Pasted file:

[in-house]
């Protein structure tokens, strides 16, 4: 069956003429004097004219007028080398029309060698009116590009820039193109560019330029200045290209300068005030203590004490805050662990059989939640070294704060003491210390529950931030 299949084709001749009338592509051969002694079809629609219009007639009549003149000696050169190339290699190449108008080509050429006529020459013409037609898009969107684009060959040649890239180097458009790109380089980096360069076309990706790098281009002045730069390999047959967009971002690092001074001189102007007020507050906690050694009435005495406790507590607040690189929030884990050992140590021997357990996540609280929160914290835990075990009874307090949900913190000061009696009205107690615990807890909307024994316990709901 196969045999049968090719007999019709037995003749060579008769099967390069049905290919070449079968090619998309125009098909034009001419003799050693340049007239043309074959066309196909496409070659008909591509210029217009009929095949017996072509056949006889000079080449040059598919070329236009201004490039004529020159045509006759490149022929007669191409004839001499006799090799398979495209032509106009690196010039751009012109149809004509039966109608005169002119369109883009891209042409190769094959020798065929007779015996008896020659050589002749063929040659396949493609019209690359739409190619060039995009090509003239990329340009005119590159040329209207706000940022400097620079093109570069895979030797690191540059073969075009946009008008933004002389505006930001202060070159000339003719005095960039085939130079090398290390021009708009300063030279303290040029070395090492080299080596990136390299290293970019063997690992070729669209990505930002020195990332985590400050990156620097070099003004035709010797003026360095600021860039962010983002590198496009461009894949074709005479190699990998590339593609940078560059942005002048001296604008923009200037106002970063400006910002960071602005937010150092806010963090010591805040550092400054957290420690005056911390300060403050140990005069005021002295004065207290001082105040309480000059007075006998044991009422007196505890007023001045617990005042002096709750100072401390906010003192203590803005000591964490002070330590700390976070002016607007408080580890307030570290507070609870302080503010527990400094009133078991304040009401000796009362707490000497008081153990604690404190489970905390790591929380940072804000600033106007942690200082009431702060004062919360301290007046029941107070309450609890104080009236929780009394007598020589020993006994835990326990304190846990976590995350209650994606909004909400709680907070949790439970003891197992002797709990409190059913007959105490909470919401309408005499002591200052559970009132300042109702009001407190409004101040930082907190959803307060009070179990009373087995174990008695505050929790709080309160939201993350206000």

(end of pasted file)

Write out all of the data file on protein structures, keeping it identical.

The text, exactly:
[in-house]
């Protein structure tokens, strides 16, 4: 069956003429004097004219007028080398029309060698009116590009820039193109560019330029200045290209300068005030203590004490805050662990059989939640070294704060003491210390529950931030 299949084709001749009338592509051969002694079809629609219009007639009549003149000696050169190339290699190449108008080509050429006529020459013409037609898009969107684009060959040649890239180097458009790109380089980096360069076309990706790098281009002045730069390999047959967009971002690092001074001189102007007020507050906690050694009435005495406790507590607040690189929030884990050992140590021997357990996540609280929160914290835990075990009874307090949900913190000061009696009205107690615990807890909307024994316990709901 196969045999049968090719007999019709037995003749060579008769099967390069049905290919070449079968090619998309125009098909034009001419003799050693340049007239043309074959066309196909496409070659008909591509210029217009009929095949017996072509056949006889000079080449040059598919070329236009201004490039004529020159045509006759490149022929007669191409004839001499006799090799398979495209032509106009690196010039751009012109149809004509039966109608005169002119369109883009891209042409190769094959020798065929007779015996008896020659050589002749063929040659396949493609019209690359739409190619060039995009090509003239990329340009005119590159040329209207706000940022400097620079093109570069895979030797690191540059073969075009946009008008933004002389505006930001202060070159000339003719005095960039085939130079090398290390021009708009300063030279303290040029070395090492080299080596990136390299290293970019063997690992070729669209990505930002020195990332985590400050990156620097070099003004035709010797003026360095600021860039962010983002590198496009461009894949074709005479190699990998590339593609940078560059942005002048001296604008923009200037106002970063400006910002960071602005937010150092806010963090010591805040550092400054957290420690005056911390300060403050140990005069005021002295004065207290001082105040309480000059007075006998044991009422007196505890007023001045617990005042002096709750100072401390906010003192203590803005000591964490002070330590700390976070002016607007408080580890307030570290507070609870302080503010527990400094009133078991304040009401000796009362707490000497008081153990604690404190489970905390790591929380940072804000600033106007942690200082009431702060004062919360301290007046029941107070309450609890104080009236929780009394007598020589020993006994835990326990304190846990976590995350209650994606909004909400709680907070949790439970003891197992002797709990409190059913007959105490909470919401309408005499002591200052559970009132300042109702009001407190409004101040930082907190959803307060009070179990009373087995174990008695505050929790709080309160939201993350206000």